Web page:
Read the whole story at GeekWire

Dead Giveaway (WIP-4)

Previously: Dead Giveaway (WIP-3)

Henry headed up the stairs to his room to think about doing homework, but intending to read or play a video game. On the landing he turned down the hall to his bedroom, but his way was blocked by a shadowy figure.

“Hey you little booger, were you in my room touching my stuff again?” His fourteen-year-old sister Tessa said. Better known as ‘Tessa the Terrible’.

“No, I haven’t.” Henry said.

“That’s bull, things in my room’s been moved, which means you were in there going through my stuff. You tried taking my game controller didn’t you? It wasn’t where I left it yesterday.” Tessa said.

“How could I? I just got home. Maybe Dad was looking for something, or maybe it was Mom, she was just home for a bit.” Henry said.

“Dad, never goes in my room, and Mom…”She trailed off, then her face went white. She stood over Henry. “If I find out you were in my room,” she said jabbing a finger in Henry’s chest with each word, “I’m gonna kick your ass.” and shoved him against the wall as she went back to her room at a run.

“Seems to be the theme today,” Henry mumbled to himself as he entered his room. He dropped his backpack on his bed and went to the desk facing the window. He turned on his Kindle Fire, and tapped the screen to open up the latest ebook in The Apocalypse Weird series.

In no time the story pulled his attention and imagination into to the latest adventure. The ‘Theater of the Mind’ began playing its mind movie…

“Why do you let your sister treat you in such a manner?” Came a voice from behind him in the quiet of his room.

Henry jumped, bobbling his Kindle before dropping it onto the desk. “Dammit Miles, do you always have to do that?” He said spinning around in his chair. “You scared the heck out of me.”

“You will have to excuse me, it’s not like I can knock on the door now can I?” Miles said with a smile.

“No I guess you can’t.” Henry said.

“But I can muster the energy to move some of Tessa’s things about.” Miles said, a wide grin across his pale face.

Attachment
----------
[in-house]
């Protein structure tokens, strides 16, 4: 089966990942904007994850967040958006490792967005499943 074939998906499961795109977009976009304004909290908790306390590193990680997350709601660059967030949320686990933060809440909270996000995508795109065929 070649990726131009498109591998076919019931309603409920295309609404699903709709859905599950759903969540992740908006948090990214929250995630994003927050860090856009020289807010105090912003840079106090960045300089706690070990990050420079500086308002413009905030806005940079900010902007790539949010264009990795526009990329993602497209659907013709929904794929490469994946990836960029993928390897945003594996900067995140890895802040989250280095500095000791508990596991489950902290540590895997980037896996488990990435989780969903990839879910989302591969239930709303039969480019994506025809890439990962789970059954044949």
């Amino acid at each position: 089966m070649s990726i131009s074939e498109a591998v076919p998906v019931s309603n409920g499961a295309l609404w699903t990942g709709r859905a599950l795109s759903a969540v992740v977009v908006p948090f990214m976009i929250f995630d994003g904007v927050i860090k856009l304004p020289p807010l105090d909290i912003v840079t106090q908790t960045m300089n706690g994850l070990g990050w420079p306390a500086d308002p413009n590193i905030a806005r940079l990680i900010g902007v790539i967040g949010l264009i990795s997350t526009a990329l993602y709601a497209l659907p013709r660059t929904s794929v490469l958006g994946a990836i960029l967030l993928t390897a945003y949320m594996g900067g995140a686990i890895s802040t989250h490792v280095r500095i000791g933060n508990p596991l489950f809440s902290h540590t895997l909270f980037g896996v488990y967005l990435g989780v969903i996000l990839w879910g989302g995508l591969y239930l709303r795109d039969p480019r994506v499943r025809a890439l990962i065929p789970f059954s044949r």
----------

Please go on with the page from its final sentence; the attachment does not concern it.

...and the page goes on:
“It was you?” Henry said,  with a tone of astonishment. “How?…why?…you just need to stop doing that. I’m the one who get’s in trouble for it. She’s just going to blame me.”

“Very well, very well, I’ll not do it again.” Miles said giggling. “But it is amusing to see her bewilderment.”

“I’ll bet,” Henry said, himself now laughing, and then he stopped. “Wait, what other times are you in my sister’s room looking at her?”

Miles was still giggling, then it became a smile, and then the smile disappeared. His jaw dropped open and eyes widened when it dawned on him what Henry meant by the question. “Henry, I take exception, I would never look in on your sister when she is indecent. I am no scoundrel. What sort of man do you think I am?”

“Oh don’t sound so annoyed I was just asking; besides you’re not a man you’re a boy like me, a little older maybe but still a boy.” Henry said.

“I’m quite a bit older than you when you think about it.” Miles said. “That reminds me, have you spoken with your father yet, about the history of this house?”

“No, not yet. He’s busy doing research for his book. He doesn’t like to be distracted from what he’s working on. If I ask him it’ll just interrupt the work on his book. First he’ll look into the history of this house, then he’ll to look into the history of the neighborhood, and then the entire city.” Henry said.

“Good, then he will learn the truth about the earliest settlers up here, and find out what really happened to them.” Miles said.

After a brief pause, Henry said, “Miles, can I ask you a personal question.”

“Most certainly Henry, ask away.” Miles said without hesitation.

“Do you remember when you died?”

 

 

A State of Passion

passion

Last fall I lost all interest in writing creatively. I had no passion left for it. I kept wondering when or how the passion would return. I wondered and thought about that for months.

Finally, I found an answer.

I’ve been going back –rea-reading and listening to CD’s that sparked new ideas, inspired me and provided motivation.

I wasn’t disappointed.

Passion isn’t something that just happens. It’s not something that you wait to come to you. Passion is a state of mind. You can manifest and control passion by the way you think about things; by your physiology in how you gesture and hold your body; the speed and tonality at which you speak, and the energy you exude.